When we arrived near the race course we met Sam who pointed behind us yelling, "Isn't that mark a bit close to shore?" Sure enough the first mark had broken loose and drifted way off course. The anchor hadn't held at all so we sped over to retrieve it.

Hauling it back to its proper place, we let the mark go and the line swung around to the back of the boat promptly fouling the propeller on the motor. The motor abruptly stopped and we sat there helpless. Terry quickly pulled it up and clawed at the tangle of ropes to free them from the propeller. He also yanked a bunch of seaweed off while he was at it. Then he took the mark to the front of the boat and slung it over the edge. She settled down and seemed ready to stay put this time.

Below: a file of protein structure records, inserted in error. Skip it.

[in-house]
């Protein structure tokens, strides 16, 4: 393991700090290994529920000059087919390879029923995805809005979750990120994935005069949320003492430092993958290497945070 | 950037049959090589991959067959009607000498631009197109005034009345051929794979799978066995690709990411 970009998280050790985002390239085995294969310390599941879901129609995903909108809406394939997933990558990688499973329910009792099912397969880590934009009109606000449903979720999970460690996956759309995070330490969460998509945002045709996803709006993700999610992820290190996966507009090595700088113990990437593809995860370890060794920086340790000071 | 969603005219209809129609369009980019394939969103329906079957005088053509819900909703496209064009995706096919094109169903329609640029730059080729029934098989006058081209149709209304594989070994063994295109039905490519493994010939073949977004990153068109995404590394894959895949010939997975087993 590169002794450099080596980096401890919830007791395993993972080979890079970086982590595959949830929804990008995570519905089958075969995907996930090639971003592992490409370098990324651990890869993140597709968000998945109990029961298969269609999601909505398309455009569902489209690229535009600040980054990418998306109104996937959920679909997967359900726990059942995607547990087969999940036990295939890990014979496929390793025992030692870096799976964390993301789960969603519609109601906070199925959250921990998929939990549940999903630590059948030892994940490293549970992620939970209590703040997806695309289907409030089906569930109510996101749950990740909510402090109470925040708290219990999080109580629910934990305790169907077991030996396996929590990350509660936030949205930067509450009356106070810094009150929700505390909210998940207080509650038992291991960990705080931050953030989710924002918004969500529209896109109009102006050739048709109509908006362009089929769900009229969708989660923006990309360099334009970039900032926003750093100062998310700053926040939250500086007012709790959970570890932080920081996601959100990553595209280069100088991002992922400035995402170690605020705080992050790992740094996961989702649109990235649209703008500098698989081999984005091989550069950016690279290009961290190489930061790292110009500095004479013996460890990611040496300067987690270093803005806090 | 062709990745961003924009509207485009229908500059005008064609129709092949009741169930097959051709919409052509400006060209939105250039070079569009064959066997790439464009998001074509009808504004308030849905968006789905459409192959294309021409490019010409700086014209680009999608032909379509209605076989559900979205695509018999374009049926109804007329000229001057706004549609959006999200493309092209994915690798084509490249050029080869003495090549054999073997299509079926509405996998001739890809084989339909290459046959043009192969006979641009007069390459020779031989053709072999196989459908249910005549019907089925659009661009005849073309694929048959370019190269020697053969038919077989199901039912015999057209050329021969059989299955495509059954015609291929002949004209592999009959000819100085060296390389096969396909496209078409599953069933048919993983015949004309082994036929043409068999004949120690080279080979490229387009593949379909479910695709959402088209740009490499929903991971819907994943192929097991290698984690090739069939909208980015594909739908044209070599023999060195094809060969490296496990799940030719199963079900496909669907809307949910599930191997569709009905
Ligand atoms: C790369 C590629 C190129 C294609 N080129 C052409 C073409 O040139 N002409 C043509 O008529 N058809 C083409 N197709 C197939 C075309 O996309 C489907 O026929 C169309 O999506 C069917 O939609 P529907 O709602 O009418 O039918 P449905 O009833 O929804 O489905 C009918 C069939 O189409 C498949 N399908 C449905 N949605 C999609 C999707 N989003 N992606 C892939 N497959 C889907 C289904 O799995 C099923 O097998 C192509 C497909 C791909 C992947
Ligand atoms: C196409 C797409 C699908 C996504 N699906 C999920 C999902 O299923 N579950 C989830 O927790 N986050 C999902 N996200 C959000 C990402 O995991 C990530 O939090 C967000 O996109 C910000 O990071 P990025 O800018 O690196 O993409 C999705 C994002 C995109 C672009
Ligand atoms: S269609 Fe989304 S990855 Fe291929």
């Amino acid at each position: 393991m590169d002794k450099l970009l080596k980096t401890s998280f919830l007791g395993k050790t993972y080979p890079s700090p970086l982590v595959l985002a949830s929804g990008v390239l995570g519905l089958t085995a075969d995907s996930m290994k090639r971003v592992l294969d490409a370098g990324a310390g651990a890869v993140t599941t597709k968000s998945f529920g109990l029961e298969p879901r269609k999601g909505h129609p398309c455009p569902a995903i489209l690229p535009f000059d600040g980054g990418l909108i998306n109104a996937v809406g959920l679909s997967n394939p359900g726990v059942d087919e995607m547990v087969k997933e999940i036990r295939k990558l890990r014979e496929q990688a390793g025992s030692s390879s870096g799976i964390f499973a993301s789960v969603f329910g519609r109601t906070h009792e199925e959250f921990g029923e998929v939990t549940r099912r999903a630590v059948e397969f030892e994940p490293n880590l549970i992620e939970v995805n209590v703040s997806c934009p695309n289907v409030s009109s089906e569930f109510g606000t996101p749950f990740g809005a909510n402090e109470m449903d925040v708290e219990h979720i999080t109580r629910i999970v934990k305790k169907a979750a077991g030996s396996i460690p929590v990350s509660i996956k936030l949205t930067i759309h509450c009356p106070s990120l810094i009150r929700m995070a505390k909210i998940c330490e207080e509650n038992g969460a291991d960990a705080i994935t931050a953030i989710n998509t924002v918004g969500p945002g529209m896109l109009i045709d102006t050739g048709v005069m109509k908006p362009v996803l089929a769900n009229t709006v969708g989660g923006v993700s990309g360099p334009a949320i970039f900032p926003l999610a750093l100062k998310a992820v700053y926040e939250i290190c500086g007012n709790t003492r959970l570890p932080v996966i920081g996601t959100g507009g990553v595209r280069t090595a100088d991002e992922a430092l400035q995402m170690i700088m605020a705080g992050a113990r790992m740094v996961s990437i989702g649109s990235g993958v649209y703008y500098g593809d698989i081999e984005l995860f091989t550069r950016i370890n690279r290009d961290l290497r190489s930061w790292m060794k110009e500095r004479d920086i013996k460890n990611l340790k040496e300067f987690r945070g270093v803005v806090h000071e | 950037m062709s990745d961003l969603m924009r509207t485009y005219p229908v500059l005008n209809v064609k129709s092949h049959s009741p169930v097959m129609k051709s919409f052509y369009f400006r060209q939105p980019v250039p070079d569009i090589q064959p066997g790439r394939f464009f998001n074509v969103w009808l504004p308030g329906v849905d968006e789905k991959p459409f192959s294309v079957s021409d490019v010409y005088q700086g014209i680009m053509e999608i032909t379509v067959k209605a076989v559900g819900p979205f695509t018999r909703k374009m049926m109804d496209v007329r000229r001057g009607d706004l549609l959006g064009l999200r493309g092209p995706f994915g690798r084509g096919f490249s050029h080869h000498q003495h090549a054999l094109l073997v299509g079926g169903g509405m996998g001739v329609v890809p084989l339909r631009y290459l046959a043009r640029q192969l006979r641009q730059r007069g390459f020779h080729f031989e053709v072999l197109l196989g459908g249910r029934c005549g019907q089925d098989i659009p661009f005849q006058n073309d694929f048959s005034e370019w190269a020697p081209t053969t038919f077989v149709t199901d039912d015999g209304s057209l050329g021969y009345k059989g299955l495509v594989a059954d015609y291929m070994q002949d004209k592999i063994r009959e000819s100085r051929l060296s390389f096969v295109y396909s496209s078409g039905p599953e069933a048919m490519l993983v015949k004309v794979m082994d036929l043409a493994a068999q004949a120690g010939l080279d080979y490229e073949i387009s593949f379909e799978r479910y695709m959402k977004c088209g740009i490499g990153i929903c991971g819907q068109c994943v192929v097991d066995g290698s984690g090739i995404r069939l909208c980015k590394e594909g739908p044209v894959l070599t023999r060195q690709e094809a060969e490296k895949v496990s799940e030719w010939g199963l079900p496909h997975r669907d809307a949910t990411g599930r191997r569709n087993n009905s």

We checked the wind with a handkerchief and positioned a perfect starting line just off that first windward mark. Meanwhile our eleven racers were milling around us asking when we intended to get started. Terry said, "Soon" and asked me to get each boat's sail number written down while he found the flags.

"What do I write them on?" I asked.

"On that clipboard over there on the seat."

"What seat? I don't see any clipboard."

And the search was on. Sue dug under the seats. I checked aft under the life jackets. No clipboard. Finally we gave up looking for it and I searched in my purse for something to write on. A grocery store receipt would have to do and I began scribbling down sail numbers. (Turns out the clipboard was "on the seat" alright, but in the car back on shore.)

Photo provided by Boatingshots.com.

Terry grabbed the flags and horn and put the five-minute-to-start flag up. Usually we begin with the ten-minute one but since we were already so late getting started we decided to shorten the time. Everyone was out there anyway.